Performance evaluation of mass transfer correlations in the GFMA process: a review with perspectives to the design
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Gas filled membrane absorption process (GFMA), or hollow fiber gas membranes process (HFGM) can replace two units operations (absorption and stripping) in a unique stage based on membrane contactors. But its application at industrial scale is still emerging: only cases of ammonia removal and concentration have been reported. This advantage has not been enough to scale it up to pilot prototypes for different applications, probably because (i) experimental tests have been carried out with modules that do not exist at industrial scale, and the selection of the mass transfer correlation for different purposes lacks rigour with respect to the original conditions of the correlation, and (ii) industrial modules configurations focused only on gas absorption applications. The first problem limits the experimental results for scientific purposes only, making these results un-reproducible for the design of a pilot or industrial plant. Furthermore, the selection of experimental modules has generally been established to validate an application, limiting the search for an optimal performance. The high quantity of mass transfer correlation also complicates the selection to design or scaling-up purposes. This work includes then a review of the first problem, by conducting an evaluation of mass transfer performance of different membranes modules configuration proposed in literature. The aim is to identify the best experimental configurations for a GFMA process that will lead a further scaling up. This evaluation was carried out using a phenomenological model of GFMA process developed for an application of cyanide recovery in the gold mining industry. The best performance was achieved in membranes modules having cross flow with center baffle and fully baffled.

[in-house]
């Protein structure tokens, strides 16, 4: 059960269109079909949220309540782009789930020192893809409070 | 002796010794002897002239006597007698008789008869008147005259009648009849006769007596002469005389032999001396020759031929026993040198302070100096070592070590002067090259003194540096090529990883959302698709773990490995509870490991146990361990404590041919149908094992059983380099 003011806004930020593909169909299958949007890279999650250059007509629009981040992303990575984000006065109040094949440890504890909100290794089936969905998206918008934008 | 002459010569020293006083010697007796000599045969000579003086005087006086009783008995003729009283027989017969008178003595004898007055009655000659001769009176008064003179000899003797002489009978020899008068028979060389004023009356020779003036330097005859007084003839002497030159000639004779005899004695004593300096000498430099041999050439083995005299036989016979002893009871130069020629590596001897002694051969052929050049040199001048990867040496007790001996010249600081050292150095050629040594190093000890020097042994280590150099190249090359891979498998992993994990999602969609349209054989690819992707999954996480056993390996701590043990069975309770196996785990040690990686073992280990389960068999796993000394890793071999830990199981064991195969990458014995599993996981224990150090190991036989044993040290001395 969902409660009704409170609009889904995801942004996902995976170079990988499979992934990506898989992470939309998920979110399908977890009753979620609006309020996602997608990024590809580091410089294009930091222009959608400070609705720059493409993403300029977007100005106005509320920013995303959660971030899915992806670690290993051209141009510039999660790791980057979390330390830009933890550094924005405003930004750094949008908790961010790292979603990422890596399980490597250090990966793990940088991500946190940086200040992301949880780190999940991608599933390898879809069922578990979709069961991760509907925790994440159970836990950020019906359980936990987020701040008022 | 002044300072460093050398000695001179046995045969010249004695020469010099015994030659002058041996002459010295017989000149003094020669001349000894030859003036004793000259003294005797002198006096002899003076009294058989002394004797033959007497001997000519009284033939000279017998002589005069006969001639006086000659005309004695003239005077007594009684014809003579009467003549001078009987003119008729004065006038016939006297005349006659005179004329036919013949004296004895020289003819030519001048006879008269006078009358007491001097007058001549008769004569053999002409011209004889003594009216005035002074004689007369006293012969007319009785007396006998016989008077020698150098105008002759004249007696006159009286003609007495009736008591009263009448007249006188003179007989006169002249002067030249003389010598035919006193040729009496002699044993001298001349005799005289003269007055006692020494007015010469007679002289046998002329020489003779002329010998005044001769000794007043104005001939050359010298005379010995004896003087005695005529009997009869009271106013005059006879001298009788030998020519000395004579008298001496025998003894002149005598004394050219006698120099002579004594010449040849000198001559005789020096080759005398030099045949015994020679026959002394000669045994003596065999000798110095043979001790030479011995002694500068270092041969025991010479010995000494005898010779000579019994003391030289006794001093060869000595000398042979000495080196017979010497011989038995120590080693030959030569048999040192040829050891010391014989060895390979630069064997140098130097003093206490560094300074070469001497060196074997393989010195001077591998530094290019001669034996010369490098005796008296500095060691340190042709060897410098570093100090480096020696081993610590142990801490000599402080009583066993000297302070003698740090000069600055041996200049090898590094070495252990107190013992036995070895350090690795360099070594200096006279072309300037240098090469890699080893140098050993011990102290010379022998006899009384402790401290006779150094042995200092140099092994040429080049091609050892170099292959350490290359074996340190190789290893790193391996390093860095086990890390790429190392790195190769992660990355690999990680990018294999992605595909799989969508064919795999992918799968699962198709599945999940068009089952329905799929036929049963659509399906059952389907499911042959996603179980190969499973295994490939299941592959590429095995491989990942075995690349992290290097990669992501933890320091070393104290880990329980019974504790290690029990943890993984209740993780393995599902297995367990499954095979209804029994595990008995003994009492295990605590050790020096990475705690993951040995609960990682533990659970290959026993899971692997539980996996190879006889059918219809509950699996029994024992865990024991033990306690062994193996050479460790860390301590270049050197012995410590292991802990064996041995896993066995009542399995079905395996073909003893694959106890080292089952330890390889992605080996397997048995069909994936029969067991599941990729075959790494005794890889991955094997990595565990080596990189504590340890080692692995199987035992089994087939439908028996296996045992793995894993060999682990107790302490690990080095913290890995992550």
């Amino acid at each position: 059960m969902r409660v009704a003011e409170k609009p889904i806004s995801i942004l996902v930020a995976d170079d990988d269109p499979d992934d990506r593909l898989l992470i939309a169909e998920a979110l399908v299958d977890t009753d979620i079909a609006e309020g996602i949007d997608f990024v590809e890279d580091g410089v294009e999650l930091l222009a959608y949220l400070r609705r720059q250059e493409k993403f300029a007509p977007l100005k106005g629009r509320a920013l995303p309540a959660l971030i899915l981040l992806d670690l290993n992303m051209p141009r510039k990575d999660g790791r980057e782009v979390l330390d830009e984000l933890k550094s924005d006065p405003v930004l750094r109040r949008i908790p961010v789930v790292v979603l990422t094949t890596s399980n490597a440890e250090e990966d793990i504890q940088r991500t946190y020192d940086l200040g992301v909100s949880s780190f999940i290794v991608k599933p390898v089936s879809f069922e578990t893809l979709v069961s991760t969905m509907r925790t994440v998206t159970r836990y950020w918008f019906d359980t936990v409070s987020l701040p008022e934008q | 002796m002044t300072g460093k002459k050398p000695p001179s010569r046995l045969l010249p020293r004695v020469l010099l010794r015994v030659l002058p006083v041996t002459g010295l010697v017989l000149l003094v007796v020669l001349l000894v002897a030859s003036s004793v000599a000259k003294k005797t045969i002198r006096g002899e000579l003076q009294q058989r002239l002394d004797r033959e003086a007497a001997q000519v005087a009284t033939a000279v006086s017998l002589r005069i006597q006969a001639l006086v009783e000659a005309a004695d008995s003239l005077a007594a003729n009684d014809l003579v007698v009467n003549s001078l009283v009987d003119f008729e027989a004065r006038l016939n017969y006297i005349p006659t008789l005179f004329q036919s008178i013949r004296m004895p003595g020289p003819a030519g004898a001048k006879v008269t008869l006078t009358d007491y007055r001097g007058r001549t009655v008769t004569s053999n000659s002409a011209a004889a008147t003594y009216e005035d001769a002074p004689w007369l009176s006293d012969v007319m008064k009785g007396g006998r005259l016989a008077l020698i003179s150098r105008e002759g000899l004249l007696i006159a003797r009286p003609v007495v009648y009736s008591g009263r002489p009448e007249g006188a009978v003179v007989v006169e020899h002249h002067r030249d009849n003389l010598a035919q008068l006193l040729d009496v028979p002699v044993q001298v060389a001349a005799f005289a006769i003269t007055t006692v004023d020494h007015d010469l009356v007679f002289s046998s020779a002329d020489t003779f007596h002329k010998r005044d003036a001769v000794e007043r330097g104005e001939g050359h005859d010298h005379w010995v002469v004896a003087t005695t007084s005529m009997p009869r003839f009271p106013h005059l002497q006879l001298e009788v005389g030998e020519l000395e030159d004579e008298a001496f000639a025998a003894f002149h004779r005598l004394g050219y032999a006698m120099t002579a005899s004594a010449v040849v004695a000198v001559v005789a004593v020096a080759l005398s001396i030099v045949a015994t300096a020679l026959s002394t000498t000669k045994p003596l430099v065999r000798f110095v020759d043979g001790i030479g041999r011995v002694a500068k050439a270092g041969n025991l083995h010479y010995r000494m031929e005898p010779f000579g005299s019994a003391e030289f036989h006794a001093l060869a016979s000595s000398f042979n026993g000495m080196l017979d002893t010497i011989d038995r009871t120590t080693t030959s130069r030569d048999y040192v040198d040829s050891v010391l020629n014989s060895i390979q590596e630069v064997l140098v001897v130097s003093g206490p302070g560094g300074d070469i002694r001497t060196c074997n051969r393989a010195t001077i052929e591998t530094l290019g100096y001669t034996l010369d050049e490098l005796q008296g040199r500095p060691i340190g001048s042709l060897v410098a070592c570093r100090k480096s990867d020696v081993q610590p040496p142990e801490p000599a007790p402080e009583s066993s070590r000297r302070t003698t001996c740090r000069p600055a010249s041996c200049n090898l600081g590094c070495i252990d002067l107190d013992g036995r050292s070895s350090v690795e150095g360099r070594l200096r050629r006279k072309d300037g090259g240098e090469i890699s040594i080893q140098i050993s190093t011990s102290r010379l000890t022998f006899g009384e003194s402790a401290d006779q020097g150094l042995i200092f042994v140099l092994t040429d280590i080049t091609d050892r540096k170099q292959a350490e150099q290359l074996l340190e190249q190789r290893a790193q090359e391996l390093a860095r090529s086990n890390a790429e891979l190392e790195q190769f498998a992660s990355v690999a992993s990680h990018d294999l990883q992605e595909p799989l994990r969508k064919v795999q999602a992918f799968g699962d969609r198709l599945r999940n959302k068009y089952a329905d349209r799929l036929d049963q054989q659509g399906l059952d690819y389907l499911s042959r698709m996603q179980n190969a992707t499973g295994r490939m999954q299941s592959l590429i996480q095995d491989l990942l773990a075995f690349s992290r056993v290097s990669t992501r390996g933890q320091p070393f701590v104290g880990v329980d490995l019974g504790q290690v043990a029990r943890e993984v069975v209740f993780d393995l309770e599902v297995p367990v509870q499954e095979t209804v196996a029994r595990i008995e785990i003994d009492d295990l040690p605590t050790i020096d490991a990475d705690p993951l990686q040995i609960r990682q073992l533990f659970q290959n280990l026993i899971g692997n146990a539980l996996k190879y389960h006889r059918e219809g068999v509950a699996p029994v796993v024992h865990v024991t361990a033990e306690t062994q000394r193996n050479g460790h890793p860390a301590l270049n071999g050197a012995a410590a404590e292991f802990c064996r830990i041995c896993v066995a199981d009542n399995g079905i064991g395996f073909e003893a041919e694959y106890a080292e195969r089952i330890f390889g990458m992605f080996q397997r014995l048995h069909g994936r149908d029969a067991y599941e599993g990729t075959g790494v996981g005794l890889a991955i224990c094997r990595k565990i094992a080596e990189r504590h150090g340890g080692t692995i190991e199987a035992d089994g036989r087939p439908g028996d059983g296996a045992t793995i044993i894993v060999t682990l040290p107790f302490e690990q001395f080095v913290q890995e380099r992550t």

National Commission for Scientific and Technological Research (CONICYT Chile) FB0809 PIA CONICYT Project FONDECYT 1140208
Artículo de publicación ISI
Quote ItemJournal of Membrane Science, 554 (2018): 140–155
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